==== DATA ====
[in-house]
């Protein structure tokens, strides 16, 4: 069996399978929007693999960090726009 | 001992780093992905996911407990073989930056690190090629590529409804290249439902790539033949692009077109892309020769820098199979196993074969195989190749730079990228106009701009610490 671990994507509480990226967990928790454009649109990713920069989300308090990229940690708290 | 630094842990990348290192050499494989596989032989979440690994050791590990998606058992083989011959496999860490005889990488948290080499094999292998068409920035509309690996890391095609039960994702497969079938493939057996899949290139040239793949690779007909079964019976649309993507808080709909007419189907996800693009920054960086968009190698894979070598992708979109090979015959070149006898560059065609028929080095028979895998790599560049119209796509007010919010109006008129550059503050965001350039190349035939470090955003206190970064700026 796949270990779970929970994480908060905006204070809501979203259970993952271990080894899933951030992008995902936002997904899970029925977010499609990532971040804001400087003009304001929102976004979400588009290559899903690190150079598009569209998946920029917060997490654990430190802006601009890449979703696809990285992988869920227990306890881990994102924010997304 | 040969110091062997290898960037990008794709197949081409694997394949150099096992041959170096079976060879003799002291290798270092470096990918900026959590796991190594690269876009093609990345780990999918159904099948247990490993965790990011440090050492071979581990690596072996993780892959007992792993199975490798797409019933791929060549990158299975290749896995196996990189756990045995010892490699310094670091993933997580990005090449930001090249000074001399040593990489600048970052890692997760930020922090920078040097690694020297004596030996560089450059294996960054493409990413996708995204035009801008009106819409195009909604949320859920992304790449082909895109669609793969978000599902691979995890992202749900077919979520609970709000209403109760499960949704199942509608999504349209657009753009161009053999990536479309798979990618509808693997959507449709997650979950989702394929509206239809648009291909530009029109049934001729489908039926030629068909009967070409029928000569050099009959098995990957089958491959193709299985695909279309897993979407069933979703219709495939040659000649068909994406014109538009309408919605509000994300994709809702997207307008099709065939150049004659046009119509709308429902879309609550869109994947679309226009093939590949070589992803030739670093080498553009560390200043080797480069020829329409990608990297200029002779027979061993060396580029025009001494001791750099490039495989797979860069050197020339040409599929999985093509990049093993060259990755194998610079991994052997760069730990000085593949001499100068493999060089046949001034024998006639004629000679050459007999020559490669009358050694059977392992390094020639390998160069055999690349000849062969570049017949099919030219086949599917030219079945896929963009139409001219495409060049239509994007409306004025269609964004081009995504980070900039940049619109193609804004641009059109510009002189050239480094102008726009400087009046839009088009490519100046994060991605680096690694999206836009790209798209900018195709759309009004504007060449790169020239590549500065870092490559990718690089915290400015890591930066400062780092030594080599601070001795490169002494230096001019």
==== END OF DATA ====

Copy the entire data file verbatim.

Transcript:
[in-house]
């Protein structure tokens, strides 16, 4: 069996399978929007693999960090726009 | 001992780093992905996911407990073989930056690190090629590529409804290249439902790539033949692009077109892309020769820098199979196993074969195989190749730079990228106009701009610490 671990994507509480990226967990928790454009649109990713920069989300308090990229940690708290 | 630094842990990348290192050499494989596989032989979440690994050791590990998606058992083989011959496999860490005889990488948290080499094999292998068409920035509309690996890391095609039960994702497969079938493939057996899949290139040239793949690779007909079964019976649309993507808080709909007419189907996800693009920054960086968009190698894979070598992708979109090979015959070149006898560059065609028929080095028979895998790599560049119209796509007010919010109006008129550059503050965001350039190349035939470090955003206190970064700026 796949270990779970929970994480908060905006204070809501979203259970993952271990080894899933951030992008995902936002997904899970029925977010499609990532971040804001400087003009304001929102976004979400588009290559899903690190150079598009569209998946920029917060997490654990430190802006601009890449979703696809990285992988869920227990306890881990994102924010997304 | 040969110091062997290898960037990008794709197949081409694997394949150099096992041959170096079976060879003799002291290798270092470096990918900026959590796991190594690269876009093609990345780990999918159904099948247990490993965790990011440090050492071979581990690596072996993780892959007992792993199975490798797409019933791929060549990158299975290749896995196996990189756990045995010892490699310094670091993933997580990005090449930001090249000074001399040593990489600048970052890692997760930020922090920078040097690694020297004596030996560089450059294996960054493409990413996708995204035009801008009106819409195009909604949320859920992304790449082909895109669609793969978000599902691979995890992202749900077919979520609970709000209403109760499960949704199942509608999504349209657009753009161009053999990536479309798979990618509808693997959507449709997650979950989702394929509206239809648009291909530009029109049934001729489908039926030629068909009967070409029928000569050099009959098995990957089958491959193709299985695909279309897993979407069933979703219709495939040659000649068909994406014109538009309408919605509000994300994709809702997207307008099709065939150049004659046009119509709308429902879309609550869109994947679309226009093939590949070589992803030739670093080498553009560390200043080797480069020829329409990608990297200029002779027979061993060396580029025009001494001791750099490039495989797979860069050197020339040409599929999985093509990049093993060259990755194998610079991994052997760069730990000085593949001499100068493999060089046949001034024998006639004629000679050459007999020559490669009358050694059977392992390094020639390998160069055999690349000849062969570049017949099919030219086949599917030219079945896929963009139409001219495409060049239509994007409306004025269609964004081009995504980070900039940049619109193609804004641009059109510009002189050239480094102008726009400087009046839009088009490519100046994060991605680096690694999206836009790209798209900018195709759309009004504007060449790169020239590549500065870092490559990718690089915290400015890591930066400062780092030594080599601070001795490169002494230096001019």